ACCEPT Education Collaborative Transportaion

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Each day more than 299 students are picked up at their homes, delivered to over 104 destinations, either their special education program at ACCEPT or other schools in Massachusetts, and safely returned home at the end of the day. A fleet of over 112 vans, 77 drivers and 19 monitors meet the individual needs of each student ensuring a comfortable and positive experience.

All at a significant discount as compared to for-profit specialized transportation providers.

ACCEPT’s robust transportation program has evolved over the past four decades in response to district requests. We are constantly looking for ways to streamline processes and improve the quality of the experience. Safety, our number one priority, has been enhanced in recent years with the adoption of new technologies including GPS systems, cell phones, and cameras. All ACCEPT drivers undergo a complete pre-employment screening, including fingerprinting, criminal background checks, and driving safety verification. Additionally, drivers and monitors are provided regular in-service education on disability awareness, how to handle difficult student behaviors and situations, and other relevant topics.

Transporting such a large number of students with disabilities requires a complex and finely tuned system:

  • Each of the 299 students has an individual set of needs and an individual route.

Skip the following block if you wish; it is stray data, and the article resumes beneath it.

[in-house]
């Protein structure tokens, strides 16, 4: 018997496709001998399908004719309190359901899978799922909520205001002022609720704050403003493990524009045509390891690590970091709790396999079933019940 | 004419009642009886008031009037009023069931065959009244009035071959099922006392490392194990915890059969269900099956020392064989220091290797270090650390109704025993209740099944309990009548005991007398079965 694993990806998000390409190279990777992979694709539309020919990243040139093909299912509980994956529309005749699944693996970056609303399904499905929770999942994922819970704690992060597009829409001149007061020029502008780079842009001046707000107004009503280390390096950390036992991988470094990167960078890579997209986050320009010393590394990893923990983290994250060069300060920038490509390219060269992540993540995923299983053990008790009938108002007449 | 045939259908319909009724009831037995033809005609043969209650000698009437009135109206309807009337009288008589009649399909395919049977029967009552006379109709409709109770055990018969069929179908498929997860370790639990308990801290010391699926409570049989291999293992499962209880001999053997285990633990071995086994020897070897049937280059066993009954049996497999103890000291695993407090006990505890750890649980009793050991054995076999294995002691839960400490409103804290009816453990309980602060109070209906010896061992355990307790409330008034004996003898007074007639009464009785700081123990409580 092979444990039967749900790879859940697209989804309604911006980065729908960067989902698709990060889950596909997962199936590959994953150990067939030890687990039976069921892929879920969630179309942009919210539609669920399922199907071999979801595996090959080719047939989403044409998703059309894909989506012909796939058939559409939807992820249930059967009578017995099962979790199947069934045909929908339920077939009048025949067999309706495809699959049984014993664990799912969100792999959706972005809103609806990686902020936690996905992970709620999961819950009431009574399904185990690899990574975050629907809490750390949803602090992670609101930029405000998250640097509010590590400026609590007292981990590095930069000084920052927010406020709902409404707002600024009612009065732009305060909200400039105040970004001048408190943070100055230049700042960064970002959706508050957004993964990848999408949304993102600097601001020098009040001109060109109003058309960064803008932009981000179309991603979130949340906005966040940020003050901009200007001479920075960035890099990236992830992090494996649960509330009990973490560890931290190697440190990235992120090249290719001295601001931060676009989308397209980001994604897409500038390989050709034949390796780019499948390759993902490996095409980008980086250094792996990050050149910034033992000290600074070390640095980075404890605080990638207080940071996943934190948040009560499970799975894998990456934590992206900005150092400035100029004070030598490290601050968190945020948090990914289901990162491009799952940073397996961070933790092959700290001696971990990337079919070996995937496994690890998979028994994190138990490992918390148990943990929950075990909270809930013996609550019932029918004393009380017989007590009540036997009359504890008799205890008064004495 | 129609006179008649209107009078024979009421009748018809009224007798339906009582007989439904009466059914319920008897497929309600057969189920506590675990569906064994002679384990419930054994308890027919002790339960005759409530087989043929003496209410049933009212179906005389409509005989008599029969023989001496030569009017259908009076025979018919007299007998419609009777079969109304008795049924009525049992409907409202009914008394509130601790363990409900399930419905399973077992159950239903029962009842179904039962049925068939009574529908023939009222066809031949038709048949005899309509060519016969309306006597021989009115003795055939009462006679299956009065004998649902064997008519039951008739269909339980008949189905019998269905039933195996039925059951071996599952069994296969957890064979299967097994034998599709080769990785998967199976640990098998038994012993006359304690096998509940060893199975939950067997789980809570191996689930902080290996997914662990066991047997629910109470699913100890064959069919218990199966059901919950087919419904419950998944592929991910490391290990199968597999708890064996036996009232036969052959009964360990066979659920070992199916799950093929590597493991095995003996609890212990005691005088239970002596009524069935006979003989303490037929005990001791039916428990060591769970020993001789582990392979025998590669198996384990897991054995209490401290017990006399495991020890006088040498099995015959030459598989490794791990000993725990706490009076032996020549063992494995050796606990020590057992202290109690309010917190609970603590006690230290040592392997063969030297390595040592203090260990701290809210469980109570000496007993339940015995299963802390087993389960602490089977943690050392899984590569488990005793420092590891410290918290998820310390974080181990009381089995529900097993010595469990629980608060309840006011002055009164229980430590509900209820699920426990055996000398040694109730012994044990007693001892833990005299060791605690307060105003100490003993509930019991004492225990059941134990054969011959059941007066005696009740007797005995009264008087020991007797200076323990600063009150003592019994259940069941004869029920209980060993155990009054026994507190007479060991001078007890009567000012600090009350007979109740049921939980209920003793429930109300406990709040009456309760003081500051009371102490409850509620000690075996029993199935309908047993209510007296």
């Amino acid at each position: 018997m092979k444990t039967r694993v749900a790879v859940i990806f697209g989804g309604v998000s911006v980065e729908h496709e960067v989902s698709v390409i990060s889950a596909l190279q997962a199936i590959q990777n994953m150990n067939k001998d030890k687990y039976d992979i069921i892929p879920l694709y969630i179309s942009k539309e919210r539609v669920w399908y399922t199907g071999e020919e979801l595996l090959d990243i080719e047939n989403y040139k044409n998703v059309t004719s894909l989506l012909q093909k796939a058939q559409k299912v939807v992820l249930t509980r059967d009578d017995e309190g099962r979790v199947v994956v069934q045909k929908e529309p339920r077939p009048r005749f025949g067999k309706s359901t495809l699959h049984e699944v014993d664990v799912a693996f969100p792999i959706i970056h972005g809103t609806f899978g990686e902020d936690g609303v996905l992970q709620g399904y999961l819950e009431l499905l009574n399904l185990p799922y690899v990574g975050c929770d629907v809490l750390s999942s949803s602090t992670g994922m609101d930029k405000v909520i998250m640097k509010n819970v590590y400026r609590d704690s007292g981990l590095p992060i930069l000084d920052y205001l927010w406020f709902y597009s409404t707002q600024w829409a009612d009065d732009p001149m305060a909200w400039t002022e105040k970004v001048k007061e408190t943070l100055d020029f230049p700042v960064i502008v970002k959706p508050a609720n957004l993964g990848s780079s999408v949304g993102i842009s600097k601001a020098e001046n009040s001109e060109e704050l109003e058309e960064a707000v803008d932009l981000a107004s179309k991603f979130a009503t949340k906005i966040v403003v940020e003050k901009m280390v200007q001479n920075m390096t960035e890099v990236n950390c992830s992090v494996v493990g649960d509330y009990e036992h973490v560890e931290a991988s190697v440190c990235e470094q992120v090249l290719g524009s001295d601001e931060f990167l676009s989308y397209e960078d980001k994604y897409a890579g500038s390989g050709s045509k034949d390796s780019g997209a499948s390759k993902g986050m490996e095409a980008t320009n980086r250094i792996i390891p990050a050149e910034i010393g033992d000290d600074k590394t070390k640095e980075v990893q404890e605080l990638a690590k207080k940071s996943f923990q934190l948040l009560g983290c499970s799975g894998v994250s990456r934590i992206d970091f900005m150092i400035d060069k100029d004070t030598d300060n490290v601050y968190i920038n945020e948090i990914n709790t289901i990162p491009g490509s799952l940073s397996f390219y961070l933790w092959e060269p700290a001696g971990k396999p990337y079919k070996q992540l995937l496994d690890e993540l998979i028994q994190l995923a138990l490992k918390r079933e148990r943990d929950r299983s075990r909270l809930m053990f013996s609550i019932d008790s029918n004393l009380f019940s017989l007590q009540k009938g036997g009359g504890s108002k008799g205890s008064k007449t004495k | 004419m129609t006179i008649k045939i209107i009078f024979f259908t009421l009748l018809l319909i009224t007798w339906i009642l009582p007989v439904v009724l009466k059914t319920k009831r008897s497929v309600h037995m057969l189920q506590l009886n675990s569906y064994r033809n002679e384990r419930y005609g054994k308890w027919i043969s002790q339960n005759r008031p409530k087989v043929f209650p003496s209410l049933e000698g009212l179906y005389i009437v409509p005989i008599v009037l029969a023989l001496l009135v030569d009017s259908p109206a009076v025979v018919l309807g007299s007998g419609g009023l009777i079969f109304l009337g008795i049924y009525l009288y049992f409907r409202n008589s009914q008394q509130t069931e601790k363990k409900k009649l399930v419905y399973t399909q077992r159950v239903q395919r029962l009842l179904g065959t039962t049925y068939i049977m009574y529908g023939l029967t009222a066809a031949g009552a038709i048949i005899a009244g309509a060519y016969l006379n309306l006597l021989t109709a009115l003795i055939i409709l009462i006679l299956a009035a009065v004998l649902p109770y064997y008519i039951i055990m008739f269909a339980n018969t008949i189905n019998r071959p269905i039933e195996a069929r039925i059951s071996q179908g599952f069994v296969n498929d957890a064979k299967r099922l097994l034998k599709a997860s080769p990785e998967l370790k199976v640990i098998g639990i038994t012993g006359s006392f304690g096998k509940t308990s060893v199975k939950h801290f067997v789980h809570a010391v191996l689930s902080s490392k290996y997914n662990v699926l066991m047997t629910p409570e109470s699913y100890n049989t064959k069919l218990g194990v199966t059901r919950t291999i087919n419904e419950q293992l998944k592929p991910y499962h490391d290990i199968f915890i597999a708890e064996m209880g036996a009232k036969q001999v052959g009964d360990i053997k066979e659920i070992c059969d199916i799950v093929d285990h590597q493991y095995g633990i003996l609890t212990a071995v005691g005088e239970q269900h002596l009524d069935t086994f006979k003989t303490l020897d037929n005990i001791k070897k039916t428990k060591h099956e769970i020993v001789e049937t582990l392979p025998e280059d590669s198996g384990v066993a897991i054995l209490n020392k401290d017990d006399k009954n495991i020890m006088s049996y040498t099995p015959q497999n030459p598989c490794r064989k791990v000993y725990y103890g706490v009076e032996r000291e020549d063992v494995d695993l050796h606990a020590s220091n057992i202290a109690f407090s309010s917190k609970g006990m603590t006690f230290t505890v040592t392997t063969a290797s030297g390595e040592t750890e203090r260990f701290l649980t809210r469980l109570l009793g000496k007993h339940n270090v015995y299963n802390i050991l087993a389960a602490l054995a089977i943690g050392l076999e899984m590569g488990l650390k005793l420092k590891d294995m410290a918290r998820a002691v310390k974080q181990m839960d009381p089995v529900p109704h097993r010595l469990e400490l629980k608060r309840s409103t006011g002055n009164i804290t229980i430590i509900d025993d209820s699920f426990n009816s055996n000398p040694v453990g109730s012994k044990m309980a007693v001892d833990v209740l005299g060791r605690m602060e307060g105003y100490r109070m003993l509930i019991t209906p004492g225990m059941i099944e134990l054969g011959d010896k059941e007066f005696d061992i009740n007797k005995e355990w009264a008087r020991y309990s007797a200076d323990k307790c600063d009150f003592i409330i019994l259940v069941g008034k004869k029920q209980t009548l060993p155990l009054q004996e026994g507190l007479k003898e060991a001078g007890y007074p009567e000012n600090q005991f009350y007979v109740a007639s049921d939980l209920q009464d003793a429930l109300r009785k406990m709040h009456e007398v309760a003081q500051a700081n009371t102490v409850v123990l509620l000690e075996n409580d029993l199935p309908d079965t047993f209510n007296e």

• Students are transported, typically with 2-4 students per van, requiring coordination of a number of factors including routes, need for a monitor, begin/end time of the school day, avoiding an overly long ride, and a myriad of other small, but consequential, details.
  • Routes change daily and communication is key. If a child’s transportation changes or a van is running late, a web of communication is required. With no room for error, two dispatchers keep track of the daily schedule for every student, van, driver, and monitor at all times.
  • A wide range of situations can occur while on the road including medical emergencies, mechanical failures, detours, traffic jams, an absent parent/caregiver upon arrival, and more. Policies and procedures are constantly reviewed and updated to provide staff with direction on how to manage a variety of situations.
  • Hiring and retaining van drivers and monitors is an ongoing challenge. Competition for hard-working, patient, compassionate staff is intense, especially since most of our staff work an unconventional schedule of an early morning route, a break mid-day, and an afternoon route. Perks such as personal use of the vans, paid training, CPR certification, a variety of bonus programs, and paid commercial licenses help us retain good drivers.